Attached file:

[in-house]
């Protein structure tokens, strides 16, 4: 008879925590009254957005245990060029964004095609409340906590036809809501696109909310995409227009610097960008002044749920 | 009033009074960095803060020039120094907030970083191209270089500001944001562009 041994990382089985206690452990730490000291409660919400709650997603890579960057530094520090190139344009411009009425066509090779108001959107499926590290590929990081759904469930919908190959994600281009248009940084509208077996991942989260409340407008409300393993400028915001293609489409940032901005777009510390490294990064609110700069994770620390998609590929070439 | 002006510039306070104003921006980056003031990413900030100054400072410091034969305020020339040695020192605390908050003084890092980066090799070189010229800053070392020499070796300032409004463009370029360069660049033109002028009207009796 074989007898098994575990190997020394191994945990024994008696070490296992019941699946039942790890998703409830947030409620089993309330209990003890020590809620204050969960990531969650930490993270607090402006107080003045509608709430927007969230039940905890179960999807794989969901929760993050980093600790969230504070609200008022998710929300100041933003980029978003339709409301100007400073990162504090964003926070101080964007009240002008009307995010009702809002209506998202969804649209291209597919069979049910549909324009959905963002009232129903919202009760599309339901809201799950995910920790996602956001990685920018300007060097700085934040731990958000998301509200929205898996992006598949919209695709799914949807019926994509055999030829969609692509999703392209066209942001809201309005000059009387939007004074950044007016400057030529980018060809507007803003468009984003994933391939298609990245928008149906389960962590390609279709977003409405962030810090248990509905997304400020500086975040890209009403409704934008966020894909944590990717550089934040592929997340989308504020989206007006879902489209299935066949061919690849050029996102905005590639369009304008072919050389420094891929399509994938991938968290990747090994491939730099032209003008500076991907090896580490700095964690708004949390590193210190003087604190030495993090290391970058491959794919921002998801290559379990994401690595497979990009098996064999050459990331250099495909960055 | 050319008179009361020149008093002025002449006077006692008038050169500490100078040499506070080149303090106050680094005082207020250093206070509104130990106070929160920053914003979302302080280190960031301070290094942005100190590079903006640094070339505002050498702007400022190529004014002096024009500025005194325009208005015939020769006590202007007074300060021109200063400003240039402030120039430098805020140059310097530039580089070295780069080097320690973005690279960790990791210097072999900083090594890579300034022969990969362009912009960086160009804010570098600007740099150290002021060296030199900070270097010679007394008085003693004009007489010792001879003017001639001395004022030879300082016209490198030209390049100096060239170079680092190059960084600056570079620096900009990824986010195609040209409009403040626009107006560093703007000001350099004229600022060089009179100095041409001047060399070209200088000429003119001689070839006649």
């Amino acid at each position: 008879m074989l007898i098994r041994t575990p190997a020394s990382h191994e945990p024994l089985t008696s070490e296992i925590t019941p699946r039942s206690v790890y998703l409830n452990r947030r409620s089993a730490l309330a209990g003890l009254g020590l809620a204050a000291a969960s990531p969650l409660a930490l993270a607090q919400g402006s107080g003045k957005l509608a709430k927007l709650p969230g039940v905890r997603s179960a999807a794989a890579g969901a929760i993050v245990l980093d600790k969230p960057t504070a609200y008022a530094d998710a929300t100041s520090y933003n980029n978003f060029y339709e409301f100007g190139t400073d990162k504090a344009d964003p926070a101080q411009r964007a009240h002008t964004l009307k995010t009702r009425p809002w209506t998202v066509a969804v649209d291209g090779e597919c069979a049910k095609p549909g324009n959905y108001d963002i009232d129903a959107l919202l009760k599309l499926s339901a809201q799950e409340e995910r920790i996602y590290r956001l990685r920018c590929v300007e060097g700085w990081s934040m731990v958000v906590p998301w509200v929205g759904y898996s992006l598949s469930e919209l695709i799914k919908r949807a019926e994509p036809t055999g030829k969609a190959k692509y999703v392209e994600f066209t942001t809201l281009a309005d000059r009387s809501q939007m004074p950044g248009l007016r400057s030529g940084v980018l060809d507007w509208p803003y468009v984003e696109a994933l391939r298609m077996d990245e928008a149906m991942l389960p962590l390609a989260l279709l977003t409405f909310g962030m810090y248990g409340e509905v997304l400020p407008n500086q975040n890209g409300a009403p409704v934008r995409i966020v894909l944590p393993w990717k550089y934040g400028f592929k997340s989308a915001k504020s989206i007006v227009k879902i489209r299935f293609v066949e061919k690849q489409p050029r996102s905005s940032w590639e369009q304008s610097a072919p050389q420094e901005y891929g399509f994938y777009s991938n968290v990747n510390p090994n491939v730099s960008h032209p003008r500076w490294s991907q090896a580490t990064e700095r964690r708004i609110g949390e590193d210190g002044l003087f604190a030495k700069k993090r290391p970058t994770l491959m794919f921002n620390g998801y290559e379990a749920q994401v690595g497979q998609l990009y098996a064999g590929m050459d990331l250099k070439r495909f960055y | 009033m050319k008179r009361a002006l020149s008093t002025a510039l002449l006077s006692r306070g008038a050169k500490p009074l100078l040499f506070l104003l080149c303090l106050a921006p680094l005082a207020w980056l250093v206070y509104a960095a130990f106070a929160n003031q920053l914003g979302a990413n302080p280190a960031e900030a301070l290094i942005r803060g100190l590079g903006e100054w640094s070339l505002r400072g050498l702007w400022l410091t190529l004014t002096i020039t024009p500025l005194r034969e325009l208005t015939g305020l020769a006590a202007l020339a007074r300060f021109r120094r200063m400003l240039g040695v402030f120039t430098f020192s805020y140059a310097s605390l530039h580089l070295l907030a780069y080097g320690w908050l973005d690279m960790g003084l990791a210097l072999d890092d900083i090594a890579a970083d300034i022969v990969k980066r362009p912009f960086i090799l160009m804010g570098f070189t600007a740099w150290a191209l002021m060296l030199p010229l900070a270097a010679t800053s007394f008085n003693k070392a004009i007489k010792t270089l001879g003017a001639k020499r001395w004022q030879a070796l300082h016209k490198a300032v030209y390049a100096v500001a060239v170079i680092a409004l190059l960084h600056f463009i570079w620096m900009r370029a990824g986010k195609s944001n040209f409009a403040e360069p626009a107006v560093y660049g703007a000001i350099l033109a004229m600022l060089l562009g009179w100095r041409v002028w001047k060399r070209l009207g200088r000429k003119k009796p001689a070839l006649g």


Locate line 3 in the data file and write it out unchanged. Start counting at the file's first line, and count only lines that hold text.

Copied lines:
């Amino acid at each position: 008879m074989l007898i098994r041994t575990p190997a020394s990382h191994e945990p024994l089985t008696s070490e296992i925590t019941p699946r039942s206690v790890y998703l409830n452990r947030r409620s089993a730490l309330a209990g003890l009254g020590l809620a204050a000291a969960s990531p969650l409660a930490l993270a607090q919400g402006s107080g003045k957005l509608a709430k927007l709650p969230g039940v905890r997603s179960a999807a794989a890579g969901a929760i993050v245990l980093d600790k969230p960057t504070a609200y008022a530094d998710a929300t100041s520090y933003n980029n978003f060029y339709e409301f100007g190139t400073d990162k504090a344009d964003p926070a101080q411009r964007a009240h002008t964004l009307k995010t009702r009425p809002w209506t998202v066509a969804v649209d291209g090779e597919c069979a049910k095609p549909g324009n959905y108001d963002i009232d129903a959107l919202l009760k599309l499926s339901a809201q799950e409340e995910r920790i996602y590290r956001l990685r920018c590929v300007e060097g700085w990081s934040m731990v958000v906590p998301w509200v929205g759904y898996s992006l598949s469930e919209l695709i799914k919908r949807a019926e994509p036809t055999g030829k969609a190959k692509y999703v392209e994600f066209t942001t809201l281009a309005d000059r009387s809501q939007m004074p950044g248009l007016r400057s030529g940084v980018l060809d507007w509208p803003y468009v984003e696109a994933l391939r298609m077996d990245e928008a149906m991942l389960p962590l390609a989260l279709l977003t409405f909310g962030m810090y248990g409340e509905v997304l400020p407008n500086q975040n890209g409300a009403p409704v934008r995409i966020v894909l944590p393993w990717k550089y934040g400028f592929k997340s989308a915001k504020s989206i007006v227009k879902i489209r299935f293609v066949e061919k690849q489409p050029r996102s905005s940032w590639e369009q304008s610097a072919p050389q420094e901005y891929g399509f994938y777009s991938n968290v990747n510390p090994n491939v730099s960008h032209p003008r500076w490294s991907q090896a580490t990064e700095r964690r708004i609110g949390e590193d210190g002044l003087f604190a030495k700069k993090r290391p970058t994770l491959m794919f921002n620390g998801y290559e379990a749920q994401v690595g497979q998609l990009y098996a064999g590929m050459d990331l250099k070439r495909f960055y | 009033m050319k008179r009361a002006l020149s008093t002025a510039l002449l006077s006692r306070g008038a050169k500490p009074l100078l040499f506070l104003l080149c303090l106050a921006p680094l005082a207020w980056l250093v206070y509104a960095a130990f106070a929160n003031q920053l914003g979302a990413n302080p280190a960031e900030a301070l290094i942005r803060g100190l590079g903006e100054w640094s070339l505002r400072g050498l702007w400022l410091t190529l004014t002096i020039t024009p500025l005194r034969e325009l208005t015939g305020l020769a006590a202007l020339a007074r300060f021109r120094r200063m400003l240039g040695v402030f120039t430098f020192s805020y140059a310097s605390l530039h580089l070295l907030a780069y080097g320690w908050l973005d690279m960790g003084l990791a210097l072999d890092d900083i090594a890579a970083d300034i022969v990969k980066r362009p912009f960086i090799l160009m804010g570098f070189t600007a740099w150290a191209l002021m060296l030199p010229l900070a270097a010679t800053s007394f008085n003693k070392a004009i007489k010792t270089l001879g003017a001639k020499r001395w004022q030879a070796l300082h016209k490198a300032v030209y390049a100096v500001a060239v170079i680092a409004l190059l960084h600056f463009i570079w620096m900009r370029a990824g986010k195609s944001n040209f409009a403040e360069p626009a107006v560093y660049g703007a000001i350099l033109a004229m600022l060089l562009g009179w100095r041409v002028w001047k060399r070209l009207g200088r000429k003119k009796p001689a070839l006649g």